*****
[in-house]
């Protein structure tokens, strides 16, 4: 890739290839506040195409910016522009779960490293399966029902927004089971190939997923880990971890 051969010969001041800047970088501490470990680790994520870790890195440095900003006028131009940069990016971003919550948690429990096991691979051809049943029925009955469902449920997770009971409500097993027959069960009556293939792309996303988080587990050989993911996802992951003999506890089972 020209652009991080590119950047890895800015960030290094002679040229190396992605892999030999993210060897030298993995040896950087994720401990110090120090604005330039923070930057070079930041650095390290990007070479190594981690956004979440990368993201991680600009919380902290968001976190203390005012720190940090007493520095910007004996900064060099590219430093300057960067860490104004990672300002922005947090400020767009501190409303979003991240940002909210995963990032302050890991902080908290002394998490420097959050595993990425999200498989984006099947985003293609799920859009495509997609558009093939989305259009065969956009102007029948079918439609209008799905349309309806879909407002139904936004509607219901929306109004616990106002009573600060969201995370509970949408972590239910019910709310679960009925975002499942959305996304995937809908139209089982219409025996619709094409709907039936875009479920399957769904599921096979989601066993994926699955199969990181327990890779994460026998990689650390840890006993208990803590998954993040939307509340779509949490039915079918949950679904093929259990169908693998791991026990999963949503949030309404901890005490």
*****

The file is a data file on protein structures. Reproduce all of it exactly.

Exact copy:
[in-house]
């Protein structure tokens, strides 16, 4: 890739290839506040195409910016522009779960490293399966029902927004089971190939997923880990971890 051969010969001041800047970088501490470990680790994520870790890195440095900003006028131009940069990016971003919550948690429990096991691979051809049943029925009955469902449920997770009971409500097993027959069960009556293939792309996303988080587990050989993911996802992951003999506890089972 020209652009991080590119950047890895800015960030290094002679040229190396992605892999030999993210060897030298993995040896950087994720401990110090120090604005330039923070930057070079930041650095390290990007070479190594981690956004979440990368993201991680600009919380902290968001976190203390005012720190940090007493520095910007004996900064060099590219430093300057960067860490104004990672300002922005947090400020767009501190409303979003991240940002909210995963990032302050890991902080908290002394998490420097959050595993990425999200498989984006099947985003293609799920859009495509997609558009093939989305259009065969956009102007029948079918439609209008799905349309309806879909407002139904936004509607219901929306109004616990106002009573600060969201995370509970949408972590239910019910709310679960009925975002499942959305996304995937809908139209089982219409025996619709094409709907039936875009479920399957769904599921096979989601066993994926699955199969990181327990890779994460026998990689650390840890006993208990803590998954993040939307509340779509949490039915079918949950679904093929259990169908693998791991026990999963949503949030309404901890005490």